Washington

Former FCC Commissioner Benjamin Hooks Dies at 85

Served as first African-American commissioner from 1972-77 4/15/2010 02:27:19 PM Eastern

Former FCC commissioner Benjamin Hooks died Thursday morning
(April 15), according to numerous reports, which said he had been in hospice
care.

Hooks, 85, had been a commissioner from 1972 to 1977. After
he left the FCC, he was the long-time executive director of the NAACP.

FCC Chairman Julius Genachowski Thursday praised Hooks:
"The nation lost a great leader today in the passing of civil rights
champion and former FCC Commissioner Benjamin L. Hooks," Genachowski said
in a statement. "His historic appointment as the first African-American
Commissioner forever changed the FCC, reminding us of our mission to promote
the interests of all Americans."

"During his five-year tenure at the FCC in the early
1970s, Mr. Hooks worked tirelessly to expand opportunities for minorities and
the poor, communities that had long been without a strong voice at the agency
or in the media landscape," said the chairman. "He was a fierce
advocate for minority broadcast ownership and increasing minority employment in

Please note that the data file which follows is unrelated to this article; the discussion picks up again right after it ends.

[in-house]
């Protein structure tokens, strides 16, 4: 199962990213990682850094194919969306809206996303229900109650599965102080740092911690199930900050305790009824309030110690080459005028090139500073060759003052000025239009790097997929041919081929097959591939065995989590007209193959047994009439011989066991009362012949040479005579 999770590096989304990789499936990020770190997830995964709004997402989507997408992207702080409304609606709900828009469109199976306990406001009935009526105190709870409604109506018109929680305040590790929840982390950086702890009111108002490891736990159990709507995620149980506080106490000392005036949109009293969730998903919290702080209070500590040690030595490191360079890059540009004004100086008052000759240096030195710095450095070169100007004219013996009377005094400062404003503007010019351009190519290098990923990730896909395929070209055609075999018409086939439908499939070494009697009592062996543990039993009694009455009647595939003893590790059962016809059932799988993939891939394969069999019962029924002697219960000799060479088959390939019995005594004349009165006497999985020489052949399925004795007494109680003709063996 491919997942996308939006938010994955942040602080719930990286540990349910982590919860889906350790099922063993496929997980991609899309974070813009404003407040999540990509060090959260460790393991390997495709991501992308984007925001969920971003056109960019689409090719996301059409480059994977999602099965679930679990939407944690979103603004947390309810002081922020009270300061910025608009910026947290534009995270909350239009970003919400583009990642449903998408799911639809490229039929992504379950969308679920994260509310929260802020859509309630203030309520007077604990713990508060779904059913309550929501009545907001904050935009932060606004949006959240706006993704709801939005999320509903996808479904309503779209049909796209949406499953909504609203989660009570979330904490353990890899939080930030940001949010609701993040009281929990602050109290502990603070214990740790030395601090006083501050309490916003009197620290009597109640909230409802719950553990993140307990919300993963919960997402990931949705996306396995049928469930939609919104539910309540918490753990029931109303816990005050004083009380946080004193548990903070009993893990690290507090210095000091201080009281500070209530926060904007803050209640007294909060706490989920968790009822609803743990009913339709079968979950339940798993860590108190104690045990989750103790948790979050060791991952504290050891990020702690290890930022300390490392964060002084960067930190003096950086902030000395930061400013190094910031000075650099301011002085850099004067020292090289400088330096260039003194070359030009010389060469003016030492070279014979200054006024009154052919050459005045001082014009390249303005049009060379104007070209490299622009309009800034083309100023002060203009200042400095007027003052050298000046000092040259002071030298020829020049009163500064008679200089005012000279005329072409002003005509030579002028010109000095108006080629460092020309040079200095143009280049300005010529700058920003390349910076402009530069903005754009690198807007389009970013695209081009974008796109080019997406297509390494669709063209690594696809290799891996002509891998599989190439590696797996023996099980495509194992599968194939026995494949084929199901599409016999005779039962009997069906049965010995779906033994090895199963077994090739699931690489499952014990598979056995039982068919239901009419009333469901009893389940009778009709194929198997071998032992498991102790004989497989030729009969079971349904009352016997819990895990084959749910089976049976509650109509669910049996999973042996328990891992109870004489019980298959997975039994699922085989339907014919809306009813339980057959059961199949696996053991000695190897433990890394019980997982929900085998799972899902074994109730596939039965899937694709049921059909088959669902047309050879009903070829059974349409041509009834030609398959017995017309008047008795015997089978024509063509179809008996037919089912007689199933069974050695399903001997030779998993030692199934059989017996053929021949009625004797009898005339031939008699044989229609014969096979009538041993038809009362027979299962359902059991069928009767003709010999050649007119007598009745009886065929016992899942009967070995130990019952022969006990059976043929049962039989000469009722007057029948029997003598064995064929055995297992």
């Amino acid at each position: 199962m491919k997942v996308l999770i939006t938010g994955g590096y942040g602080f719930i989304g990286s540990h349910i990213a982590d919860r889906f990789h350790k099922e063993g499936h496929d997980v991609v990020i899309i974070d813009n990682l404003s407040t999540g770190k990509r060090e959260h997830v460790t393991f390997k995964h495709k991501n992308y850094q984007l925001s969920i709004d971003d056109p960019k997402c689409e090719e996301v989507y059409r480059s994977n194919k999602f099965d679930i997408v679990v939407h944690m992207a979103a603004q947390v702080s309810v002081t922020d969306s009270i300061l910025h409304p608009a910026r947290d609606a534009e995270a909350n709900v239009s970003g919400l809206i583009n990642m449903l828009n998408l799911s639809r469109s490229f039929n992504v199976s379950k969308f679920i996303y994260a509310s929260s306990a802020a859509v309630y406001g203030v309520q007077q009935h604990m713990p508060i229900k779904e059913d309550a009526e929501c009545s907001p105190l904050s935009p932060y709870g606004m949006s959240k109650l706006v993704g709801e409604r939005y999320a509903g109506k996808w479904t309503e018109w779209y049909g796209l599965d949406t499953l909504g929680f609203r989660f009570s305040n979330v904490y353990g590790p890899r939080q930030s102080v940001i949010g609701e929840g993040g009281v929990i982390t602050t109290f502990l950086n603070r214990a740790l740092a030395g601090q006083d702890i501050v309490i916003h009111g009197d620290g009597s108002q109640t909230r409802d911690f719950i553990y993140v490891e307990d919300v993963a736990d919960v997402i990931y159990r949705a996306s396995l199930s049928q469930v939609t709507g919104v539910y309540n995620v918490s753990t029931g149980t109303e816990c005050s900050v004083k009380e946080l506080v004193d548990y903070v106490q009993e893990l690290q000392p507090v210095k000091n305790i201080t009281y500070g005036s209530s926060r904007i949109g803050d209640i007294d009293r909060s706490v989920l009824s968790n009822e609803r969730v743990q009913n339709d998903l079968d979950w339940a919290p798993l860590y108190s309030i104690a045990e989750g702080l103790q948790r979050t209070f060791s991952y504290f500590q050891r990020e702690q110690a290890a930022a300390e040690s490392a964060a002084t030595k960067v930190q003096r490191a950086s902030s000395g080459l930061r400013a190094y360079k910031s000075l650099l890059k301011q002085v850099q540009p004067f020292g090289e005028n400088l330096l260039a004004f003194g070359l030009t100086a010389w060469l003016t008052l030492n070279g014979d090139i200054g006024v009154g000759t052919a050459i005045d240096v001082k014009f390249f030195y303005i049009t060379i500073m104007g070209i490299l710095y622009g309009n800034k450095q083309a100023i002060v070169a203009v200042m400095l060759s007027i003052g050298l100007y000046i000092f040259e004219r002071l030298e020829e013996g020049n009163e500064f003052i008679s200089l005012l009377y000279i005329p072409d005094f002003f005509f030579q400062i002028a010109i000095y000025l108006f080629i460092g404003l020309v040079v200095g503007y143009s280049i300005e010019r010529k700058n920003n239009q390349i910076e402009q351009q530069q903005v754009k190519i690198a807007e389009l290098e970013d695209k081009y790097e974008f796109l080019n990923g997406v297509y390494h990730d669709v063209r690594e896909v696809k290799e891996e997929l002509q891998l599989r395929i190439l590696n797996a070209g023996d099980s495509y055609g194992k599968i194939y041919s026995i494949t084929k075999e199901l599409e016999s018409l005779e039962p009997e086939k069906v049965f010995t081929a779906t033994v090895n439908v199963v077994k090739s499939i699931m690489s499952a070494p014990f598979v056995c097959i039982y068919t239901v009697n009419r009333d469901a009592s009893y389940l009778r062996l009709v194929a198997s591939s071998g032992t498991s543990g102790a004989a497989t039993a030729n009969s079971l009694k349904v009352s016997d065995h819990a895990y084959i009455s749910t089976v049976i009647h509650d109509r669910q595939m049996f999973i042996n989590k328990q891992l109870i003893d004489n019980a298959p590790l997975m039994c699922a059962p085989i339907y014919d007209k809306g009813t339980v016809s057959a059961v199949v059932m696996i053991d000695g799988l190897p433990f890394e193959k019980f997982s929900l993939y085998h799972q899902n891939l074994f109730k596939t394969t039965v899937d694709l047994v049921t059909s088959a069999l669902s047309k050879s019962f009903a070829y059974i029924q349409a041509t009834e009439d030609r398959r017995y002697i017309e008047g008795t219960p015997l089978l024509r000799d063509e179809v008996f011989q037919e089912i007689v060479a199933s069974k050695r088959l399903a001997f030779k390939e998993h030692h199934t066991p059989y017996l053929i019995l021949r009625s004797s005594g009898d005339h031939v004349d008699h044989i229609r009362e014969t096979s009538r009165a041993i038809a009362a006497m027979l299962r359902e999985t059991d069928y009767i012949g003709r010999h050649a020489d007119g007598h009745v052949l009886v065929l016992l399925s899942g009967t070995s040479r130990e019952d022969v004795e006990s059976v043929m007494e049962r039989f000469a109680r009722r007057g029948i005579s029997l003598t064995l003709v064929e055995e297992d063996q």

the broadcast industry."

"Ben Hooks was a dedicated public servant and a true gentleman," said Tyrone Brown, FCC commissioner from 1977 to 1981 and now president of Media Access Project. "His commitment to participation by minority Americans in all aspects of radio, TV and telecommunications-as technicians and programmers, as talent and editors, and owners-set the foundation for a discussion that continues to this day. He showed me, his successor at the FCC, that civil debate can win majorities, where table-pounding might not."

 

Dick Wiley, now of Wiley Rein and chairman of the FCC when Hooks was a member, remembered him as a "preacher, a patriot and a terrific regulator. If you ever heard him in the pulpit, you would believe, " said Wiley. "He had that old-time preacher ability to really bring you to your feet." The former chairman called Hooks "very balanced in his views, and a humanitarian above all."

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